Having my play read

Last night we had a reading of the play that I wrote in my first semester- Forget Sex. I wrote the bulk of the first draft in one evening- 60 pages, and a week later it was at 91. I probably won’t ever get a weird writing spurt like that again- well, not for a while, at least- and it was an amazing feeling. Especially since I’d written the play after struggling with another idea all semester that simply wasn’t going anywhere.

Last night we had a reading, as part of the USC School of Theatre’s Western Edge Playwrights Salon, a play reading/masterclass series that’s in its first year. I’d written many of the roles specifically for certain actors in the MFA Acting program, so it was pretty great to see them read it.

And yet I’m still not exactly sure what I’m supposed to get out of it. Yes, it was nice hearing people’s thoughts and reactions after, and no one seemed very obviously bored, which was my biggest fear, but maybe I was hoping someone would say “Here’s exactly what’s wrong with it, and here’s exactly how you can fix it.” Which is stupid, of course, but I don’t think I’m at a place where I can objectively stand back and diagnose it with a clinical eye.

It’s nerve-wracking enough to let other people hear your work. It’s weird to create a space where everything that is heard and seen is something that came out of your own head, out of different parts of yourself, mostly the parts that you keep secret.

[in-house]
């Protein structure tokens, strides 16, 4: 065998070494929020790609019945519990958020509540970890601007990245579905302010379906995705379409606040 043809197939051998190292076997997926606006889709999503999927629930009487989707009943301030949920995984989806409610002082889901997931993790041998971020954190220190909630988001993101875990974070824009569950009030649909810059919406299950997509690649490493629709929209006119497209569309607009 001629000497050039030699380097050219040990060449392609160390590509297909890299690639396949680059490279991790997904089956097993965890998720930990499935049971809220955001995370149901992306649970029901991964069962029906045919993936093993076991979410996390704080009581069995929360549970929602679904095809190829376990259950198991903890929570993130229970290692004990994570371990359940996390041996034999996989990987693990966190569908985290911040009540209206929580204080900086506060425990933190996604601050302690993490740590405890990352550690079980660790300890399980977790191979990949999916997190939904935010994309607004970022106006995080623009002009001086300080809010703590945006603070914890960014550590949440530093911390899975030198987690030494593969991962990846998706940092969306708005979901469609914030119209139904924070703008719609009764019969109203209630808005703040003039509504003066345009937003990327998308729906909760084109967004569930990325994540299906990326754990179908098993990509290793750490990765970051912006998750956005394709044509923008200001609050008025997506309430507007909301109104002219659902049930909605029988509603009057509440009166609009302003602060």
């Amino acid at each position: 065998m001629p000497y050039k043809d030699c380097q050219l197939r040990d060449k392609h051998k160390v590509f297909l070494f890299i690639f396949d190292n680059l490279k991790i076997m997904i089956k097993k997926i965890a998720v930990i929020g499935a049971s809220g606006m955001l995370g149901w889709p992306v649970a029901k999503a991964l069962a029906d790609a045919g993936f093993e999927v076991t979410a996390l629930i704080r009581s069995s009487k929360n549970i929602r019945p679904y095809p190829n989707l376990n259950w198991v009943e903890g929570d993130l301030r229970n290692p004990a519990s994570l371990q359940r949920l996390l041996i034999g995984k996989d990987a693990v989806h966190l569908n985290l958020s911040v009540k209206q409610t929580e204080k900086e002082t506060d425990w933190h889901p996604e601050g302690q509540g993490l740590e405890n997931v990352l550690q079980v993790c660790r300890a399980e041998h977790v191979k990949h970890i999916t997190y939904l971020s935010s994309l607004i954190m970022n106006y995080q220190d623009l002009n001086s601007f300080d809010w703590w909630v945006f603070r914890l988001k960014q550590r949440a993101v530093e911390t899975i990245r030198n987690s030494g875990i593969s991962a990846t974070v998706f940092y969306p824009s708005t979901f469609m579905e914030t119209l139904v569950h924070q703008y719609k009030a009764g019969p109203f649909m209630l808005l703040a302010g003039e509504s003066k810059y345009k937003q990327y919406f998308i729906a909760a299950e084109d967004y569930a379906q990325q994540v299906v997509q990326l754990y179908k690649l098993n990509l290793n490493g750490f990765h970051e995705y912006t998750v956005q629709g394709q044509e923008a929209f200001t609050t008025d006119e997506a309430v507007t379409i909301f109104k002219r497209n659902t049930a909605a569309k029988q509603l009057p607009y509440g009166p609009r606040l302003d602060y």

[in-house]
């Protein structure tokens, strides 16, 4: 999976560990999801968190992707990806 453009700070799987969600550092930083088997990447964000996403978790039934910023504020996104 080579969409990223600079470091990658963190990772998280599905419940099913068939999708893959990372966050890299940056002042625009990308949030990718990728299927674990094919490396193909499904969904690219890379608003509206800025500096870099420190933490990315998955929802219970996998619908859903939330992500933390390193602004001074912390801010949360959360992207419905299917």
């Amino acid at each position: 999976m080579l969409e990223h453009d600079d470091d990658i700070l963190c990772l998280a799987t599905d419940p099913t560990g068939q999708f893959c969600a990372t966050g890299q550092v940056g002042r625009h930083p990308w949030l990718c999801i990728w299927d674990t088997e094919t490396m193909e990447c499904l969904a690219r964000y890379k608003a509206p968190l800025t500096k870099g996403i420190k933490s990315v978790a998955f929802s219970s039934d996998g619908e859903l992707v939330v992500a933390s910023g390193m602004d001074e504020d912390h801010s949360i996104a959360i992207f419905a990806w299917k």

Just for me though- it was wonderfully indulgent, a real luxury to have actors read my work. It’s kind of thrilling. Even with all the flaws in the script and the limitations of the process, I was still laughing at the same things that made me laugh when I wrote the first draft.

About the play: Andrea Chang earns a living by writing love letters on behalf of errant boyfriends, but must confront her own sexual hang-ups when she falls for a client.

The character of Andrea, who identifies as asexual, is a combination of two people that I know, and the orientation of asexuality has always interested me greatly. What happens when you feel no sexual attraction to anyone, especially in a society that privileges and prizes sexuality above most things? The play turned out to be more of Andrea trying perhaps to break out of her asexual identity- but I hope that at the end- and not to get too after-school special about this- but I hope that at the end, the play conveys the message that it’s okay to be different.

Perhaps I’ll come back to this in a few months, and look at the notes I took last night, and think… “What on earth does ‘arc convention character growth’ mean?”

I should take better notes.

For now, onwards!

My next reading will be on May 9, for the play I’m writing right now. Excellent motivation for me to finish it by May 9.